Yes, a date. I want you to get away for an afternoon or an evening to talk about how both of you want to spend your time when you don’t have to work anymore. Give yourself a few minutes at the beginning of the date to cover day-to-day things, like the kids, church activities, or work schedules. Then, put those topics aside and focus on dreaming together. Here are a few questions to get you started.
When your spouse is talking, listen closely and ask questions to gain more understanding. Don’t judge their dream, though. Don’t tell them it’s impossible or that it’s stupid. You wouldn’t want your spouse to tell you that! And don’t jump in and take over the conversation. Take turns.
Once you’ve dreamed together, you can plan together. What will it take to reach your dreams? How much money would you need? What changes in your lifestyle would you need to make now so you can reach those numbers later? Remember, retirement isn’t about an age; it’s about the amount of money you’ll need to live your dreams. Start working toward those dreams now!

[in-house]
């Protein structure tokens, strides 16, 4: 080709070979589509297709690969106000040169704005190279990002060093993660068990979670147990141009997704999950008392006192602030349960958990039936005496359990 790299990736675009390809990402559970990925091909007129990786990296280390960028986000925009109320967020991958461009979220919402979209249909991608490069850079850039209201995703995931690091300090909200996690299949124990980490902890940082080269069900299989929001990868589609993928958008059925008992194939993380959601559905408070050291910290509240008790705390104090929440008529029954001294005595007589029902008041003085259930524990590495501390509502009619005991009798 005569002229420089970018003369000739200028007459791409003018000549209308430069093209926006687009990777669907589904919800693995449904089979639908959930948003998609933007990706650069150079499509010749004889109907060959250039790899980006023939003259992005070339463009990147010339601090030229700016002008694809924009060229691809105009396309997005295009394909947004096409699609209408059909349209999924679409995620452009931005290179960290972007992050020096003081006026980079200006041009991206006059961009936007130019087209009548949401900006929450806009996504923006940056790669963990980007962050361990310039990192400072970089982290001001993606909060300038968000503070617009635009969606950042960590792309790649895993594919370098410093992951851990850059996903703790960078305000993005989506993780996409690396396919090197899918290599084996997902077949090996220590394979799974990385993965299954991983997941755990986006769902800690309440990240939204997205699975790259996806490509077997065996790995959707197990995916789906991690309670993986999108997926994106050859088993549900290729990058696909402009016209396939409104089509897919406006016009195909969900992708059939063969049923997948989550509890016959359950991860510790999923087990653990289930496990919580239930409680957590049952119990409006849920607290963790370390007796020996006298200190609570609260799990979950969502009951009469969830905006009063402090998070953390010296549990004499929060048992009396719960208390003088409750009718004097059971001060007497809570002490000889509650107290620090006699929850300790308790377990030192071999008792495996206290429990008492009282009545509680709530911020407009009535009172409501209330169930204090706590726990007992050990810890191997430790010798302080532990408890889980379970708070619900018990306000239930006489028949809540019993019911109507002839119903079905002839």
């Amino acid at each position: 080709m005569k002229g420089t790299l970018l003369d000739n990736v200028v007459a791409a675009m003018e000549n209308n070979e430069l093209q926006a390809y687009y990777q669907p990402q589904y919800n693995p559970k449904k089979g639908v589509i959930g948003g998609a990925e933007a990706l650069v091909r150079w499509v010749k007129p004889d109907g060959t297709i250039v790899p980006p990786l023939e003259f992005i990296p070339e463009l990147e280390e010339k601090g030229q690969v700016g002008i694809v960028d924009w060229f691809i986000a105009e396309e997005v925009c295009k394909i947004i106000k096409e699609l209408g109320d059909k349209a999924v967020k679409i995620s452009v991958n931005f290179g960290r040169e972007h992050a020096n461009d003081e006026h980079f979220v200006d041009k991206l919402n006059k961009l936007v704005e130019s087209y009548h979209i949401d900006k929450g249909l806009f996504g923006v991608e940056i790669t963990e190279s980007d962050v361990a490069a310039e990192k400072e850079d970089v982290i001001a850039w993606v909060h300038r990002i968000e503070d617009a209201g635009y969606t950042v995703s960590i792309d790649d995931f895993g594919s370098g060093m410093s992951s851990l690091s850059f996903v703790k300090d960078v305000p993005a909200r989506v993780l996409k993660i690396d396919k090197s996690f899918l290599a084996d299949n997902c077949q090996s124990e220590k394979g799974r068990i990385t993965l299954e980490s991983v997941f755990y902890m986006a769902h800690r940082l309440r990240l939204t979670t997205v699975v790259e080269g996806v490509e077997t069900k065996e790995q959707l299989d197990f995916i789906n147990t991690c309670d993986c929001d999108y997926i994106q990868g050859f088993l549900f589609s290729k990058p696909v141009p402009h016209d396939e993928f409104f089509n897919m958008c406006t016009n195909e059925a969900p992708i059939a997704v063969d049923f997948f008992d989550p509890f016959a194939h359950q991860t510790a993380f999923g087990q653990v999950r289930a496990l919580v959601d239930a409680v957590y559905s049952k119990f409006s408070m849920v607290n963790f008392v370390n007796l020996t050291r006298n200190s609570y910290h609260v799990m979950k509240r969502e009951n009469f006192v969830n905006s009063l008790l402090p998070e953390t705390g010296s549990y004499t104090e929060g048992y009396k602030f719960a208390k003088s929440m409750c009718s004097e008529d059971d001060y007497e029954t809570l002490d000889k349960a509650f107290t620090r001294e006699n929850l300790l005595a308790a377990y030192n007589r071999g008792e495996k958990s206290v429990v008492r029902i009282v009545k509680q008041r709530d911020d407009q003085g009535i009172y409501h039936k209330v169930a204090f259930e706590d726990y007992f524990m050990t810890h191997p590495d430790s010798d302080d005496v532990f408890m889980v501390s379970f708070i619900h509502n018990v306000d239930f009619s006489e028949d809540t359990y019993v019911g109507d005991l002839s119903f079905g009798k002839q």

What to Do When Your Spouse Won’t Talk About Finances
You may be thinking: All that sounds great, Chris, but I can’t get my spouse to even sit down to talk about it. Sometimes, no matter how much you try to approach the subject respectfully and resourcefully, your spouse may not want to talk about money or change their behavior.
It’s tough to get on the same page when that’s the case, but don’t lose hope. You still have some options.
- Start small and focus on yourself. Your spouse may not be ready for a color-coded pie chart that illustrates income compared to expenses year over year and accounts for inflation and cost of living increases. So, rather than laying out your budget ideas for the whole year, start with something small you can adjust—and start with your own behavior.Here’s how that could sound: “Hey, honey, I’ve been thinking about how much I’ve been spending on lunch lately. I think if I cut back a bit, we can save up for that night out we’ve both been wanting.” Can you sense how disarming that sounds and feels? Those little changes can make your spouse more comfortable with larger changes.